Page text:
He admitted in the interview he had no idea who her sources were. But she was the source for information in Steele’s memos on the meeting by Carter Page with senior Russian officials in July 2016, the supposed trip by Michael Cohen and others to Prague where they met with a number of Russians, and the “kompromat” stories about Trump and prostitutes in the Ritz Carlton Hotel in Moscow.
All from one sub-source, a female he had known since middle school in Russia, who was not employed by the Russian government, and about whom he knew nothing in terms of the sources from which she claimed to get her information.
This is “head-shaking” nonsense. The idea that any government investigation – much less the most sensitive investigation in the history of the FBI directed at a sitting President – would be based on this kind of rumor and innuendo untethered to any actual facts, is mind-boggling.
That senior DOJ and FBI officials tasked with undertaking the most important investigations on behalf of the US government would not only pursue an investigation based on such information, but make statements under oath to the FISC that these allegations are true and accurate, is “Alice-in-Wonderland” territory.
What this shows are that some in the FBI and Obama DOJ were so committed to finding something – ANYTHING – on Donald Trump and the Russians that their single-minded pursuit would veer off into this kind of abuse of their authorities.
The fact that this EC existed was revealed in the IG Report on Four FISAs, in which IG Horowitz exposed that the FBI had interviewed Steele’s PSS, and that the PSS had undermined many of the claims attributed to the PSS by Steele’s memos. That was seven months ago. Actually, reading the document now gives the IG revelation new context.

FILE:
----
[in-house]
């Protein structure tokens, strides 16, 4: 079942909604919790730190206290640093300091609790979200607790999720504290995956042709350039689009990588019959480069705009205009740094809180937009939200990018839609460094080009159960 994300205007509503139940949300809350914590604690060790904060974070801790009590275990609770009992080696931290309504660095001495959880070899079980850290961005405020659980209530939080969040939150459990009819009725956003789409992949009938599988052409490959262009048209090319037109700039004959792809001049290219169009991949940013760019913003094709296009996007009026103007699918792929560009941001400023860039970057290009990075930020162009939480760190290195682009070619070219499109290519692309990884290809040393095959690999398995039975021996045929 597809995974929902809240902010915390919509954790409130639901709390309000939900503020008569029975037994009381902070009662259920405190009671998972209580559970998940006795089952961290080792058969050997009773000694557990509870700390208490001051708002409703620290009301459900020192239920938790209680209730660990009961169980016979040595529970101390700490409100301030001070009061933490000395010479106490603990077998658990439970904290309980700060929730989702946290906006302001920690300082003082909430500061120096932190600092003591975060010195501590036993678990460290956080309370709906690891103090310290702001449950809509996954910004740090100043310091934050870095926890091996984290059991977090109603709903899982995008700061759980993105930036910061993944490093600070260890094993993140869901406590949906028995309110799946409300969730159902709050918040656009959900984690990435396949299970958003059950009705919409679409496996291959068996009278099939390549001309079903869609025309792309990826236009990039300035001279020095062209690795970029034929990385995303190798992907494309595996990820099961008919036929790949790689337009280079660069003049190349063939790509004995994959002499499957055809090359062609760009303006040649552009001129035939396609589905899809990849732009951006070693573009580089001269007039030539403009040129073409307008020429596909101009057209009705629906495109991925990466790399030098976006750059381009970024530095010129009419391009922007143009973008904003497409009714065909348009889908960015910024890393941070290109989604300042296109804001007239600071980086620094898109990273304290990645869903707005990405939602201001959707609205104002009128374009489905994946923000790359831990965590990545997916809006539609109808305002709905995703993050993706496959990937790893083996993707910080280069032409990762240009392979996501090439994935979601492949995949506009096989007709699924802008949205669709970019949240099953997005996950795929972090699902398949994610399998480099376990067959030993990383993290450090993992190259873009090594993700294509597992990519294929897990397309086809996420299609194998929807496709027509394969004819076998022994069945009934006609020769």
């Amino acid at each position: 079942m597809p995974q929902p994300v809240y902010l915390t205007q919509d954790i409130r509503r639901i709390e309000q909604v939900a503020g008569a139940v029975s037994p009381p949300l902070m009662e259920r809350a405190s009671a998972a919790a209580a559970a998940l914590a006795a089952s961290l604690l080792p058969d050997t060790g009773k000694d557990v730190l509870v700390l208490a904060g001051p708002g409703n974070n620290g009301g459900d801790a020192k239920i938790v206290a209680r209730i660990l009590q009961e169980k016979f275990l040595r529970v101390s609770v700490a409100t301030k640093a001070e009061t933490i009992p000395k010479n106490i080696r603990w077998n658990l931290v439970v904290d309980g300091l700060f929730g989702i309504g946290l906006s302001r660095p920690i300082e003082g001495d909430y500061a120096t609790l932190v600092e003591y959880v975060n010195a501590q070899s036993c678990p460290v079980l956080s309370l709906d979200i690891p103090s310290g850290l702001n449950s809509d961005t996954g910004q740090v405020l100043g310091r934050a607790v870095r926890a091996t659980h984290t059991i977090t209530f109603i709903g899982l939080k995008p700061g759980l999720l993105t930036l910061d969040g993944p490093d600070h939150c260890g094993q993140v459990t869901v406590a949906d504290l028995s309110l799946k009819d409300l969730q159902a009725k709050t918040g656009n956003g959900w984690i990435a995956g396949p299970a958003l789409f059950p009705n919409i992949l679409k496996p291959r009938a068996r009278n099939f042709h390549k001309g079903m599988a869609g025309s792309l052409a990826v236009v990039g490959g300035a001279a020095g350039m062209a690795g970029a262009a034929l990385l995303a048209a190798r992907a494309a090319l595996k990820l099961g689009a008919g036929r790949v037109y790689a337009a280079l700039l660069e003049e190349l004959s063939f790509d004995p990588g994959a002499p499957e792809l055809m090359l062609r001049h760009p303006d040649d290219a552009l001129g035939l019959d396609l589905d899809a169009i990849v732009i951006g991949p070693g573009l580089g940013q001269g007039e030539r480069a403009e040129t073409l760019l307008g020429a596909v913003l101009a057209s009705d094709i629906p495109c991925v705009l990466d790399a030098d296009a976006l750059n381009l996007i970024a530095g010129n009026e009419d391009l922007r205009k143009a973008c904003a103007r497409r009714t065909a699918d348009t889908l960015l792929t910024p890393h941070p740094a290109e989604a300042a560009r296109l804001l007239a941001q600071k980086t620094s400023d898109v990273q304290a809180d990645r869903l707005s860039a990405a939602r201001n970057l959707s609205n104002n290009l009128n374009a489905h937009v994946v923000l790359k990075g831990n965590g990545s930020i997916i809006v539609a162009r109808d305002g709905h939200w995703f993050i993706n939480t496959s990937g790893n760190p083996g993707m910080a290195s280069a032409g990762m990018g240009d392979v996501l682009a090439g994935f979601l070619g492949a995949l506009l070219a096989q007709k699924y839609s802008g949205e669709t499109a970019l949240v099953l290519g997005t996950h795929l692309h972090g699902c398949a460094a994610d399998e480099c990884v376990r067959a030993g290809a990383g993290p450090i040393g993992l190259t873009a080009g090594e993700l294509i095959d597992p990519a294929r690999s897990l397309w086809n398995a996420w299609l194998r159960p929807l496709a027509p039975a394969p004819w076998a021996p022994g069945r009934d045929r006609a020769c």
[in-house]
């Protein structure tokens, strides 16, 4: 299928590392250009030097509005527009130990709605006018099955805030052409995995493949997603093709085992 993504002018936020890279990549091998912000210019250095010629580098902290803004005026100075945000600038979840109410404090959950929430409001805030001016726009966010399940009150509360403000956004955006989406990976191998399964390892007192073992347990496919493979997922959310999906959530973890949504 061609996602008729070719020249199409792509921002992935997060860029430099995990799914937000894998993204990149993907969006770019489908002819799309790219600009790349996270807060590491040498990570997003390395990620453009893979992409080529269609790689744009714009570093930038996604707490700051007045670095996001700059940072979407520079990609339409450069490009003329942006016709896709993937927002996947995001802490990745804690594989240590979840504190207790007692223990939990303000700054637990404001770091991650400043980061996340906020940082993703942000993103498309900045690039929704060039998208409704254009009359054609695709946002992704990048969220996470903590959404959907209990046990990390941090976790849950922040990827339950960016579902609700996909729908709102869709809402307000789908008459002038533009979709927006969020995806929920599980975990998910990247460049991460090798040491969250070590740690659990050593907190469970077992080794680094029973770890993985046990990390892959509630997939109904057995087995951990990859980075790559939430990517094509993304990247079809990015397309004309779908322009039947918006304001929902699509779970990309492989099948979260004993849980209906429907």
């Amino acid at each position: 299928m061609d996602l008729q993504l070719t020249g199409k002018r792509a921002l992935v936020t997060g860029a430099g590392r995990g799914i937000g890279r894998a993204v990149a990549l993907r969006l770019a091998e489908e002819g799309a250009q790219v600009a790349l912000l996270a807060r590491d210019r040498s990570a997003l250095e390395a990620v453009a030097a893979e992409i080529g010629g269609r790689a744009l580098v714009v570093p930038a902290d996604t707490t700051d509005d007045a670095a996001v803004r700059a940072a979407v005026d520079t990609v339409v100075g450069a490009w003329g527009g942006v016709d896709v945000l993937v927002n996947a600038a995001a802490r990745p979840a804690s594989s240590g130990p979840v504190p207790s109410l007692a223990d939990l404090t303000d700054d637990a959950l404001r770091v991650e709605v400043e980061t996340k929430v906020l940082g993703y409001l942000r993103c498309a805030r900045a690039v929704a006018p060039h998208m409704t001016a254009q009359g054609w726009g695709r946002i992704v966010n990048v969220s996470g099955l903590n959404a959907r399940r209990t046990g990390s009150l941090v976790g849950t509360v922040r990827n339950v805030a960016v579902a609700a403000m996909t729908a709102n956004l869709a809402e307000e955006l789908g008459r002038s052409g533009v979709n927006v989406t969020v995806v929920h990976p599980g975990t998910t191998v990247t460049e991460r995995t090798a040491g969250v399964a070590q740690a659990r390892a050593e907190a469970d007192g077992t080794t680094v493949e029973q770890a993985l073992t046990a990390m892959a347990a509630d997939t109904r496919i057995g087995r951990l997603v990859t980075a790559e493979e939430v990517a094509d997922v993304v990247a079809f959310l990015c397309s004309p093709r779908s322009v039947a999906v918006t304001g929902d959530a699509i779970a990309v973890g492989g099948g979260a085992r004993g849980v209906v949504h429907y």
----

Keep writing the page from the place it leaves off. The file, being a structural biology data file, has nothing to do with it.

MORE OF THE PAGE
Remember that the IG could not compel testimony from anyone outside DOJ. That means anyone who has departed DOJ or anything who worked for a different government agency not part of DOJ.
The Durham investigation is not hampered by similar limitations. This EC – in my opinion – is the fulcrum upon which potential criminal exposure might turn. Remember that IG Horowitz said his office was never able to obtain satisfactory explanations for many of the problems they uncovered having to do with the Page FISA warrant.
Continuing forward with the investigation in the face of the revelations contained in this EC is an institutional problem for the FBI. Those without satisfactory explanations for having done so, may soon face new problems of their own.
Shipwreckedcrew has 22 years as federal prosecutor; six years in private practice. Follow on Twitter @shipwreckedcrew